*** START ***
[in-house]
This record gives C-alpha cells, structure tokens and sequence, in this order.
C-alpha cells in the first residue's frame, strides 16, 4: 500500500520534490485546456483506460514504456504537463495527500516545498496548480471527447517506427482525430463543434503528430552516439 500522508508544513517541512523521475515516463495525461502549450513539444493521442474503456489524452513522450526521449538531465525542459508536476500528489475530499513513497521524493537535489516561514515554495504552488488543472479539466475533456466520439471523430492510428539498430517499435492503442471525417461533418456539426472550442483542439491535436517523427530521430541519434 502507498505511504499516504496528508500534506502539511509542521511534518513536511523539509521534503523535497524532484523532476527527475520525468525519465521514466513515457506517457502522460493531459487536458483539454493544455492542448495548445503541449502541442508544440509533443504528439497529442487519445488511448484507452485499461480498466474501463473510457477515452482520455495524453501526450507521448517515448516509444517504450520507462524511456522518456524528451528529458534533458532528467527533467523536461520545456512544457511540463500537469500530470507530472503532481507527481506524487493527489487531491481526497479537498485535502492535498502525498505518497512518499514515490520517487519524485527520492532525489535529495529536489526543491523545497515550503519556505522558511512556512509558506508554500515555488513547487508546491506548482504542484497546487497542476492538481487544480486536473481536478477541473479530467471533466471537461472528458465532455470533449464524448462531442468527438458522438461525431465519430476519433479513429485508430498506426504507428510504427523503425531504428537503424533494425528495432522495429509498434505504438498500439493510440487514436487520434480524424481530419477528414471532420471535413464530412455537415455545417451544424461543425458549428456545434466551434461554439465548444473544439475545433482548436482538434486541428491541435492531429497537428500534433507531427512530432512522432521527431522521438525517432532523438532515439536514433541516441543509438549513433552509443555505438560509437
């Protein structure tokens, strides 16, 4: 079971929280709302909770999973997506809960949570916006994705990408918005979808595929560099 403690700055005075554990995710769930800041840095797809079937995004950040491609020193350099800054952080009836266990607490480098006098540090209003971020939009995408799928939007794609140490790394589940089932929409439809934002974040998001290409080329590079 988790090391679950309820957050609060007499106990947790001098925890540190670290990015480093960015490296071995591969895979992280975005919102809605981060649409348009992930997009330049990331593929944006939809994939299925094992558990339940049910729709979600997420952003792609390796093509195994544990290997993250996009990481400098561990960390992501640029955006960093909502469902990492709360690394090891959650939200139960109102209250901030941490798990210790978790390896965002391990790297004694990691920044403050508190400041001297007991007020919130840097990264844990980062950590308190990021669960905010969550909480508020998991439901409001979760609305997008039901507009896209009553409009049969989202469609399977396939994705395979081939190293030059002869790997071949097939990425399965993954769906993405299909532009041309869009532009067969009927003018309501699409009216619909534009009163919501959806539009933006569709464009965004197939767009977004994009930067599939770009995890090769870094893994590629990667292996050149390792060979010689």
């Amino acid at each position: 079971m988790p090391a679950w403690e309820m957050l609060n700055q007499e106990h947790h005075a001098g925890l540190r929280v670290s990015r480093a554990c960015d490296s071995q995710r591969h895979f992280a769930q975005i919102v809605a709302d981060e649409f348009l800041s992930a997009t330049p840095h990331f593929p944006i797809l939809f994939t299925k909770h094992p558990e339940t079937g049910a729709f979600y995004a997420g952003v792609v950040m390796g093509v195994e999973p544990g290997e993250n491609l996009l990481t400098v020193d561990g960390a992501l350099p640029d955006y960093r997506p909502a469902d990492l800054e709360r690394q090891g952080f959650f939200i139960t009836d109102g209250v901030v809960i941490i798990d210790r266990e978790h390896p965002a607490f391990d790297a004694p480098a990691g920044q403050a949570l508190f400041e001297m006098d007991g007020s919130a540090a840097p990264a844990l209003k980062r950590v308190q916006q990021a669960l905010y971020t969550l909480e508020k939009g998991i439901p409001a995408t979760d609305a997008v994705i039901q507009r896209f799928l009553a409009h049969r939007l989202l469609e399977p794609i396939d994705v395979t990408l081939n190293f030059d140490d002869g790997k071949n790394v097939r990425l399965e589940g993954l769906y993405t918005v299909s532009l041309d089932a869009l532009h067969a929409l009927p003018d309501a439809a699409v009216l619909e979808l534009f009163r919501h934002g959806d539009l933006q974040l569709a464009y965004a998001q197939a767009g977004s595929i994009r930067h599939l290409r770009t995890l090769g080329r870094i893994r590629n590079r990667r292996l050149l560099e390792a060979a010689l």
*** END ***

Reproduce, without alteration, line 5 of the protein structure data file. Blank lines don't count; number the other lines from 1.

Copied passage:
């Amino acid at each position: 079971m988790p090391a679950w403690e309820m957050l609060n700055q007499e106990h947790h005075a001098g925890l540190r929280v670290s990015r480093a554990c960015d490296s071995q995710r591969h895979f992280a769930q975005i919102v809605a709302d981060e649409f348009l800041s992930a997009t330049p840095h990331f593929p944006i797809l939809f994939t299925k909770h094992p558990e339940t079937g049910a729709f979600y995004a997420g952003v792609v950040m390796g093509v195994e999973p544990g290997e993250n491609l996009l990481t400098v020193d561990g960390a992501l350099p640029d955006y960093r997506p909502a469902d990492l800054e709360r690394q090891g952080f959650f939200i139960t009836d109102g209250v901030v809960i941490i798990d210790r266990e978790h390896p965002a607490f391990d790297a004694p480098a990691g920044q403050a949570l508190f400041e001297m006098d007991g007020s919130a540090a840097p990264a844990l209003k980062r950590v308190q916006q990021a669960l905010y971020t969550l909480e508020k939009g998991i439901p409001a995408t979760d609305a997008v994705i039901q507009r896209f799928l009553a409009h049969r939007l989202l469609e399977p794609i396939d994705v395979t990408l081939n190293f030059d140490d002869g790997k071949n790394v097939r990425l399965e589940g993954l769906y993405t918005v299909s532009l041309d089932a869009l532009h067969a929409l009927p003018d309501a439809a699409v009216l619909e979808l534009f009163r919501h934002g959806d539009l933006q974040l569709a464009y965004a998001q197939a767009g977004s595929i994009r930067h599939l290409r770009t995890l090769g080329r870094i893994r590629n590079r990667r292996l050149l560099e390792a060979a010689l």